When I launched my new “Work in Progress” series yesterday I didn’t think I’d have material for another item so quickly, but thanks to a reader tip, I stumbled across this article from the New York Times yesterday, by Bryan Van Norden, a “professor of philosophy,” entitled “The Ignorant Do Not Have a Right to an Audience.”
You can imagine where this is going right away: it’s an attack on John Stuart Mill’s understanding of the supreme value of free speech (and the Enlightenment itself, which is now attacked much more by the left than by conservatives, who were the chief historical critics of the Enlightenment for a long time), and a tacit argument for censorship and suppression of “incorrect” opinions. Norden tries to obscure and deny that this is what he means, but he’s explicit in suggesting Herbert Marcuse should replace Mill as a guide to thinking about these matters.
The problem with Mill’s argument is that he takes for granted a naïve conception of rationality that he inherited from Enlightenment thinkers like René Descartes. For such philosophers, there is one ahistorical rational method for discovering truth, and humans (properly educated) are approximately equal in their capacity for appreciating these truths. We know that “of all things, good sense is the most fairly distributed,” Descartes assures us, because “even those who are the hardest to satisfy in every other respect never desire more of it than they already have.”
Of course, Mill and Descartes disagreed fundamentally about what the one ahistorical rational method is — which is one of the reasons for doubting the Enlightenment dogma that there is such a method. . .
However, our situation is very different from that of Mill. We are seeing the worsening of a trend that the 20th century German-American philosopher Herbert Marcuse warned of back in 1965: “In endlessly dragging debates over the media, the stupid opinion is treated with the same respect as the intelligent one, the misinformed may talk as long as the informed, and propaganda rides along with education, truth with falsehood.” This form of “free speech,” ironically, supports the tyranny of the majority. . .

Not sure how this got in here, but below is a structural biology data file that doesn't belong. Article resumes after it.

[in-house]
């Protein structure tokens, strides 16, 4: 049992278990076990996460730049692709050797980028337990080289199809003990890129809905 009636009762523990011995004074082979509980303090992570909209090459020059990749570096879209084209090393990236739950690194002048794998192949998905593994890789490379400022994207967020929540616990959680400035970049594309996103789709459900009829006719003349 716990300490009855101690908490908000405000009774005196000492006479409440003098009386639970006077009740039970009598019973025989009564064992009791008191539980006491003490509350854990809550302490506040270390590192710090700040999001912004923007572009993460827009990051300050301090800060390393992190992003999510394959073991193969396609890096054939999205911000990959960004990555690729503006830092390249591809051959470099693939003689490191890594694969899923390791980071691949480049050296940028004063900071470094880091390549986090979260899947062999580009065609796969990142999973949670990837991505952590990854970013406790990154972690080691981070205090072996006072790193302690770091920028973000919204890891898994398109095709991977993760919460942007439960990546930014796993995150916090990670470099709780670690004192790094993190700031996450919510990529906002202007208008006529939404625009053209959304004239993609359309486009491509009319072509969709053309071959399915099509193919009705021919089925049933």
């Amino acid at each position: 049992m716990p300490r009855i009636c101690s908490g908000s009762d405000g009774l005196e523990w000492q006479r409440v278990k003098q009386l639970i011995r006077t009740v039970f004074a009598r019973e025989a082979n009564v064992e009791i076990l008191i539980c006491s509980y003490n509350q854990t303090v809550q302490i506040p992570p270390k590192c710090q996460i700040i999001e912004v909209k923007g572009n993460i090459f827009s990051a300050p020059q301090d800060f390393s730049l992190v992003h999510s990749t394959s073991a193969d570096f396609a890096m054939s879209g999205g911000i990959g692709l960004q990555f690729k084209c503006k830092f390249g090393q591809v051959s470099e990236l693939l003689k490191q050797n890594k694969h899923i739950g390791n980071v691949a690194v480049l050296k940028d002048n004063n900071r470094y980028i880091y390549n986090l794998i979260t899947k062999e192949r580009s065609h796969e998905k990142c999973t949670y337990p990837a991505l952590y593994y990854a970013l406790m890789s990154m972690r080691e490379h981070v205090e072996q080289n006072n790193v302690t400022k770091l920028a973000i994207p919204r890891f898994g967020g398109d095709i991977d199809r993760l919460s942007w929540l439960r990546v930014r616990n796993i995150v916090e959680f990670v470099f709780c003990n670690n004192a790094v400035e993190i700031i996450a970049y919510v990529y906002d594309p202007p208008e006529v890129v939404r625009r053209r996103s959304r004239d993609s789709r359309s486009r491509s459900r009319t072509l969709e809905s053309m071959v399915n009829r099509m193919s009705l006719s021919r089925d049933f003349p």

[I]nstitutions that are the gatekeepers to the public have a fiduciary responsibility to award access based on the merit of ideas and thinkers. To award space in a campus lecture hall to someone like Peterson who says that feminists “have an unconscious wish for brutal male domination,” or to give time on a television news show to someone like Coulter who asserts that in an ideal world all Americans would convert to Christianity, or to interview a D-list actor like Jenny McCarthy about her view that actual scientists are wrong about the public health benefits of vaccines is not to display admirable intellectual open-mindedness. It is to take a positive stand that these views are within the realm of defensible rational discourse, and that these people are worth taking seriously as thinkers.
Neither is true: These views are specious, and those who espouse them are, at best, ignorant, at worst, sophists. The invincibly ignorant and the intellectual huckster have every right to express their opinions, but their right to free speech is not the right to an audience.
Comment: Norden tacitly assumes that the public as a whole is incapable of making any distinctions or judgments about claims made by controversial thinkers. In other words, the public is too stupid to be trusted, and must be protected by their betters. By people like Norden. How convenient.
Question for Norden: If it is right to prohibit public access to certain ideas and individuals, how soon before you and people like you argue that certain people shouldn’t be allowed to vote, for exactly the same reason certain people shouldn’t be allowed to speak?